Corresponding author. Fax: +33 472438930. E-mail addresses: eric.chatelet@insa-lyon.fr (E. Chatelet), guilhem.michon@isae.fr (G. Michon), lionel.manin@insa-lyon.fr (L. Manin), georges.jacquet@insa-lyon.fr (G. Jacquet). 0094-114X/$ - see front matter Ó 2007 Elsevier Ltd. All rights reserved. doi:10.1016/j.mechmachtheory.2007.11.001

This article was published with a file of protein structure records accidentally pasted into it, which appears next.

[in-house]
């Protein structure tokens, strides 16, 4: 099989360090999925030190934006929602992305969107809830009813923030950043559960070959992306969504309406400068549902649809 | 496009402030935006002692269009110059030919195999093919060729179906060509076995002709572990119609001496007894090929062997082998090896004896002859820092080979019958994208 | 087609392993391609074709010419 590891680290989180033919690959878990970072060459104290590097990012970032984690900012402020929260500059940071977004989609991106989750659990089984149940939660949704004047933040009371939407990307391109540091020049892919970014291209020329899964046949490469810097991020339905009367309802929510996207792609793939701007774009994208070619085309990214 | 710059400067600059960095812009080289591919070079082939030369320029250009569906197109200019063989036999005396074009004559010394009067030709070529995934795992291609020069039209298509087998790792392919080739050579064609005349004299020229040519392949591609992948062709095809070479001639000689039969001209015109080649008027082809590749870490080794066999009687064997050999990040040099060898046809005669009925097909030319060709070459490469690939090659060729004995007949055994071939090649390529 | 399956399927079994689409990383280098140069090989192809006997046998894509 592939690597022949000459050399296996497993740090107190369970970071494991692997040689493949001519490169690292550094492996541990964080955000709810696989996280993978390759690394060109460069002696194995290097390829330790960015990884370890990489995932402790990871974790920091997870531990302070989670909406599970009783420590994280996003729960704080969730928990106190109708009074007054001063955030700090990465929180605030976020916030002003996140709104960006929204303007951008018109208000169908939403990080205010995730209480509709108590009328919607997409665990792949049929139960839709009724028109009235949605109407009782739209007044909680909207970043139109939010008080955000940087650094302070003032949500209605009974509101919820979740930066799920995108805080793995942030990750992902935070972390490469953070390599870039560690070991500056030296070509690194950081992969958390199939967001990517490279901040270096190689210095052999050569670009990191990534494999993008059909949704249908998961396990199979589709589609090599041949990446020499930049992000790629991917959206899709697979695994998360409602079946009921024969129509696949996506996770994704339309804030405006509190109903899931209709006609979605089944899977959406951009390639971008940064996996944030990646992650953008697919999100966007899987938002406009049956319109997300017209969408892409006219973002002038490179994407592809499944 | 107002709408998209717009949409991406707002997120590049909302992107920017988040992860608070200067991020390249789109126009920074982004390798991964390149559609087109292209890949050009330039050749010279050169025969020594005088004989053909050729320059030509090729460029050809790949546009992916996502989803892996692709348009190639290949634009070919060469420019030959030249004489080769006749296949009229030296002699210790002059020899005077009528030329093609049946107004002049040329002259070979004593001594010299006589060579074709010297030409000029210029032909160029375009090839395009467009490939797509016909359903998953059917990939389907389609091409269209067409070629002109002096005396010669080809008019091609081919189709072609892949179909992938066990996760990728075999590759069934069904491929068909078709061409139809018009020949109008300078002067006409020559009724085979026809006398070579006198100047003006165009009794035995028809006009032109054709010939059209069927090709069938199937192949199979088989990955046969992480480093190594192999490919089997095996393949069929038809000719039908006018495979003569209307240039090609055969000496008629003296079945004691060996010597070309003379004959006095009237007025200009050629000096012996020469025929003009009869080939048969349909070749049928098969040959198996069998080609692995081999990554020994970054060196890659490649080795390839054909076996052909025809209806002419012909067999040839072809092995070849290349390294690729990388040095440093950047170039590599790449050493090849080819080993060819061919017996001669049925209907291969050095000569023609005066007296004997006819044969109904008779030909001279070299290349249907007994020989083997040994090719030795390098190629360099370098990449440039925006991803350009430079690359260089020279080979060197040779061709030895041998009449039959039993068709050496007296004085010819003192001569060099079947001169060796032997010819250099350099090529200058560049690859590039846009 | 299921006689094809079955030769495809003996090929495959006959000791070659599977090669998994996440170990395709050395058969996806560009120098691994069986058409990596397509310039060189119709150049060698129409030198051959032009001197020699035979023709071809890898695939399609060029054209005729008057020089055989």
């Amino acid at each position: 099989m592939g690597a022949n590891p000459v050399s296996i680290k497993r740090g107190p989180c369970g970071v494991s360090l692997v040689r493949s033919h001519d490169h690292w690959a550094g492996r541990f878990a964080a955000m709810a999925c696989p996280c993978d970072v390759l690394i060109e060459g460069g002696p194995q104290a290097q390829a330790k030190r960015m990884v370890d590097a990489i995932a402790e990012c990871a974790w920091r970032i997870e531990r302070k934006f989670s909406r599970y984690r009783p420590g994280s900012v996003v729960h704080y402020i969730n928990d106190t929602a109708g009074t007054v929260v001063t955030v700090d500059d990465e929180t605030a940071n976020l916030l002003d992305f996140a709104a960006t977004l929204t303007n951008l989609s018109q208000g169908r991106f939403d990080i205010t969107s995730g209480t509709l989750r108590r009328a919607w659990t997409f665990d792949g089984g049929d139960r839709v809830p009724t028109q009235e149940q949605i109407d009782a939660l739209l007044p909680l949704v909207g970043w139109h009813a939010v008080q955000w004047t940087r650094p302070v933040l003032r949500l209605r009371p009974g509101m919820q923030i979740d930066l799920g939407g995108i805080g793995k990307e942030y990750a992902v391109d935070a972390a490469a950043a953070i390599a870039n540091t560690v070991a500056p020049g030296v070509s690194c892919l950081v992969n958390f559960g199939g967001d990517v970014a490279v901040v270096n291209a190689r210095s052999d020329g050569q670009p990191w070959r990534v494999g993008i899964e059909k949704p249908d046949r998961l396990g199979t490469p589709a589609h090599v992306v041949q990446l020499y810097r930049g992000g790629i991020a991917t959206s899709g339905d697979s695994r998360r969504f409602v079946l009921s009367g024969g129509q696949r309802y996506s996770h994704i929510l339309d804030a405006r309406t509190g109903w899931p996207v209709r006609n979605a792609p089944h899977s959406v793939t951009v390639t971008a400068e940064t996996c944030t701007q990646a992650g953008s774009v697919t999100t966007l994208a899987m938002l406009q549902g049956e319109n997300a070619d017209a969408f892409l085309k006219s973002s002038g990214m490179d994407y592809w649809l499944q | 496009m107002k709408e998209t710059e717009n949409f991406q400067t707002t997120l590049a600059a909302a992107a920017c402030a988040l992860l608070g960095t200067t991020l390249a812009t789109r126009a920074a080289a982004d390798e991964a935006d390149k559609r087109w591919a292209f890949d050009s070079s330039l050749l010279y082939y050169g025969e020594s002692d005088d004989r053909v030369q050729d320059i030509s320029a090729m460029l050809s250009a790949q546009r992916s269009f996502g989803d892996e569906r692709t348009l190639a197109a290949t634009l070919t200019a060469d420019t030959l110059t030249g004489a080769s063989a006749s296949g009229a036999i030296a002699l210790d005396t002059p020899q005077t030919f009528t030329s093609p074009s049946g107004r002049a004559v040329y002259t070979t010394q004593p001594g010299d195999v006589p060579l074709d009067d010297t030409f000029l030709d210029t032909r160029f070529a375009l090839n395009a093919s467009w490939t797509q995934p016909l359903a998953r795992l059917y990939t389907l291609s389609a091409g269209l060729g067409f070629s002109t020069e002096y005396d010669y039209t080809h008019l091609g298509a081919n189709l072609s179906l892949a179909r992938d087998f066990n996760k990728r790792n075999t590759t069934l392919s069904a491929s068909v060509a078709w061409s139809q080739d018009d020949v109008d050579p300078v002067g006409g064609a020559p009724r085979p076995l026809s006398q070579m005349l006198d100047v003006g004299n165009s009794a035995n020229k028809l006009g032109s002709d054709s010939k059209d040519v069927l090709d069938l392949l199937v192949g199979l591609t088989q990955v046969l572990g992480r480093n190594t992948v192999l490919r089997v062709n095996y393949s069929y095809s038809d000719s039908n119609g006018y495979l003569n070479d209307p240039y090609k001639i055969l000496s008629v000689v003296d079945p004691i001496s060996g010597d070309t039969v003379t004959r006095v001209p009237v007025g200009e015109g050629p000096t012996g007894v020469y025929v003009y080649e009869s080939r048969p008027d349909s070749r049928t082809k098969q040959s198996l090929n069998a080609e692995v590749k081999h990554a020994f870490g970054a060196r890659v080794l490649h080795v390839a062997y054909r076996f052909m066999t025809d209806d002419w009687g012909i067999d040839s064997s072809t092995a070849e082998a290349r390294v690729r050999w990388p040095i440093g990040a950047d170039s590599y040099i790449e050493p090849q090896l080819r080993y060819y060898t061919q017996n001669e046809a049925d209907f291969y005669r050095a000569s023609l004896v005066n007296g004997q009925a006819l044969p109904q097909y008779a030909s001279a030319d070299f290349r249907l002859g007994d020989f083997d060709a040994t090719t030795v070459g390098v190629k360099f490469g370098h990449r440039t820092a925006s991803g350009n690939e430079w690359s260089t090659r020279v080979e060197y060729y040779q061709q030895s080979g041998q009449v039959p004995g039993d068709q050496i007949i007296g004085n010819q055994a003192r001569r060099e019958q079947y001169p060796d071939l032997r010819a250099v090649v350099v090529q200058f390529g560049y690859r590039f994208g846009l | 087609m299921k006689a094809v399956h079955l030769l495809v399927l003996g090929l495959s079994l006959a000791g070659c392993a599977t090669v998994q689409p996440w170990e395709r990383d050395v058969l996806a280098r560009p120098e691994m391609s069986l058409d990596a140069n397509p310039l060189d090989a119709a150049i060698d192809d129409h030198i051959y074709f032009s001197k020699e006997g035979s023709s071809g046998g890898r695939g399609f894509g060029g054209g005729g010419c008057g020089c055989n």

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in blade-disc assemblies in turbomachinery). Coupling devices [3] are introduced in bladed stages to increase resonance frequencies above the range of possible excitations. They are not only often used to stiﬀen ﬂexible structures, but also to increase damping by dry friction, thereby reducing the amplitude of vibration. Many kinds of contact models are described in the literature. For example, Popp et al. [4] present a comparison and classiﬁcation of these diﬀerent models including one, two and three dimensional models as well as associated time and frequency solution methods. Thus, friction devices [5] are used in many mechanical applications to decrease vibrational amplitudes and reduce stress levels. Diﬀerent contact models ([6–8]) have been developed to simulate the dynamic behaviour of structures with dry friction eﬀects. The hysteretic behaviour of components allows eﬃcient control of mechanical systems but their signiﬁcant nonlinearity [9,10] makes predicting response diﬃcult. Vestroni and Noori [10] and Visintin [11] give an overview of hysteresis models. However, choosing the best-adapted contact model for a speciﬁc application is far from obvious. Rheological models and restoring force models are the two main categories used in mechanical engineering to predict component behaviour, as described by Michon et al. [12]. The former provide damping and stiﬀness parameters (see Section 3), while the latter provide a restoring force to be introduced in the second member of equations. The objective of this work is to prove, via diﬀerent applications, that diﬀerent phenomelogical and rheological models can be used successfully when linked with pertinent hypotheses and/or measurements. Therefore, analysis of the contact can be ‘‘global” and encompass an entire mechanical system or else it can require more precision in order to describe the real phenomena in the contact zone. Firstly, the application of a restoring force model is tested with suﬃcient accuracy for a belt tensioner automotive system. A second application demonstrates that frequency response functions can be used to facilitate the choice between more dedicated macro or microslip models. 2. A phenomenological model used on an automotive tensioner Satisfying technological challenges often leads to complicated design solutions for tensioners, and involves considerably nonlinear behaviour mainly due to stick-slip motion, see for example [15,16]. The modiﬁed Dahl model [13,14], known as the restoring force model or phenomenological model, is selected for this analysis and used globally, without analyzing the real nature of the contact or dissipation. The modiﬁed Dahl model is based on a ﬁrst diﬀerential equation that provides the time derivative of restoring force F from the velocity of deﬂection u and from the envelope curves of the hysteresis l dF du du ¼b h À F sgn ð1Þ dt dt dt 1 du ðhu þ hl Þsgn ð2Þ h¼ þ ðhu À hl Þ 2 dt Parameter b characterizes the transient velocity (slope of hysteresis loop) between hu and hl. Functions hu and hl deﬁne respectively the upper and lower asymptotic equations of the model. Exponent l plays a predominant role in the loop shape (corners of the loop). These functions and parameters depend on many factors such as forcing frequency, motion amplitude and temperature. An initial experimental set-up is used for identifying the model parameters associated with the global dissipation of the system. Then, a second set-up permits comparing the predicted and measured FRFs in order to discuss the eﬃciency of the model proposed. 2.1. Description and parameters identiﬁcation As illustrated in Fig. 1, the tensioner is composed of four parts: part 1 is a solid (Idler pulley) that rotates around axis D = (AB) of part 2; part 2 is the tensioner arm, ABC, that rotates around the ﬁxed axis D0 of part 3, which is bolted to the reference part 4 (i.e. an engine for automotive applications). All the parts are considered as rigid bodies. The pin joint of axis D0 between parts 2 and 3 includes a torsion spring and friction components